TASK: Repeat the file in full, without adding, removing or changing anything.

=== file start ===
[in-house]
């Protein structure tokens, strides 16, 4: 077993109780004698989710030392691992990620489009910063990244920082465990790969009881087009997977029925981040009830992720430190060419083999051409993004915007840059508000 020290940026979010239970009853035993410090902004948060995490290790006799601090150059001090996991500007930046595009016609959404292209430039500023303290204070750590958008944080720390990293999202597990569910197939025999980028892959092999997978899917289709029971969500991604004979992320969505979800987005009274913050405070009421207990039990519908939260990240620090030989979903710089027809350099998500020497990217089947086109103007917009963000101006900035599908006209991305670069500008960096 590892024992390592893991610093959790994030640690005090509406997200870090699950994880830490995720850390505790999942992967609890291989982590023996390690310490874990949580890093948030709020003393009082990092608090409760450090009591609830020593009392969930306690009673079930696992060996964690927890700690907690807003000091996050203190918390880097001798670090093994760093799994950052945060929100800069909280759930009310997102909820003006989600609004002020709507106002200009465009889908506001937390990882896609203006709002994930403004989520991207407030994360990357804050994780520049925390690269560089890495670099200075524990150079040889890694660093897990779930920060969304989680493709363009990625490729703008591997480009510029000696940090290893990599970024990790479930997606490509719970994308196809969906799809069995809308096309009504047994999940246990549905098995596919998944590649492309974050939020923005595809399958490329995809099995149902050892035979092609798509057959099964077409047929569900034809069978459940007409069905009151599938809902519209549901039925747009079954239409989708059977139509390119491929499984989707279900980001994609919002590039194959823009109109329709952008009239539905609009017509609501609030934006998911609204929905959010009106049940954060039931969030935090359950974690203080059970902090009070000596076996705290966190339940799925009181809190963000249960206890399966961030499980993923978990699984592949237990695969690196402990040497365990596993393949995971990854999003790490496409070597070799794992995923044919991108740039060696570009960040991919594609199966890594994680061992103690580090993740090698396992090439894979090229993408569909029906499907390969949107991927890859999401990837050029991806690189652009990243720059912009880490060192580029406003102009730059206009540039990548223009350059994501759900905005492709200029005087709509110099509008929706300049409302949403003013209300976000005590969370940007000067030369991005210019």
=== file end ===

[in-house]
């Protein structure tokens, strides 16, 4: 077993109780004698989710030392691992990620489009910063990244920082465990790969009881087009997977029925981040009830992720430190060419083999051409993004915007840059508000 020290940026979010239970009853035993410090902004948060995490290790006799601090150059001090996991500007930046595009016609959404292209430039500023303290204070750590958008944080720390990293999202597990569910197939025999980028892959092999997978899917289709029971969500991604004979992320969505979800987005009274913050405070009421207990039990519908939260990240620090030989979903710089027809350099998500020497990217089947086109103007917009963000101006900035599908006209991305670069500008960096 590892024992390592893991610093959790994030640690005090509406997200870090699950994880830490995720850390505790999942992967609890291989982590023996390690310490874990949580890093948030709020003393009082990092608090409760450090009591609830020593009392969930306690009673079930696992060996964690927890700690907690807003000091996050203190918390880097001798670090093994760093799994950052945060929100800069909280759930009310997102909820003006989600609004002020709507106002200009465009889908506001937390990882896609203006709002994930403004989520991207407030994360990357804050994780520049925390690269560089890495670099200075524990150079040889890694660093897990779930920060969304989680493709363009990625490729703008591997480009510029000696940090290893990599970024990790479930997606490509719970994308196809969906799809069995809308096309009504047994999940246990549905098995596919998944590649492309974050939020923005595809399958490329995809099995149902050892035979092609798509057959099964077409047929569900034809069978459940007409069905009151599938809902519209549901039925747009079954239409989708059977139509390119491929499984989707279900980001994609919002590039194959823009109109329709952008009239539905609009017509609501609030934006998911609204929905959010009106049940954060039931969030935090359950974690203080059970902090009070000596076996705290966190339940799925009181809190963000249960206890399966961030499980993923978990699984592949237990695969690196402990040497365990596993393949995971990854999003790490496409070597070799794992995923044919991108740039060696570009960040991919594609199966890594994680061992103690580090993740090698396992090439894979090229993408569909029906499907390969949107991927890859999401990837050029991806690189652009990243720059912009880490060192580029406003102009730059206009540039990548223009350059994501759900905005492709200029005087709509110099509008929706300049409302949403003013209300976000005590969370940007000067030369991005210019």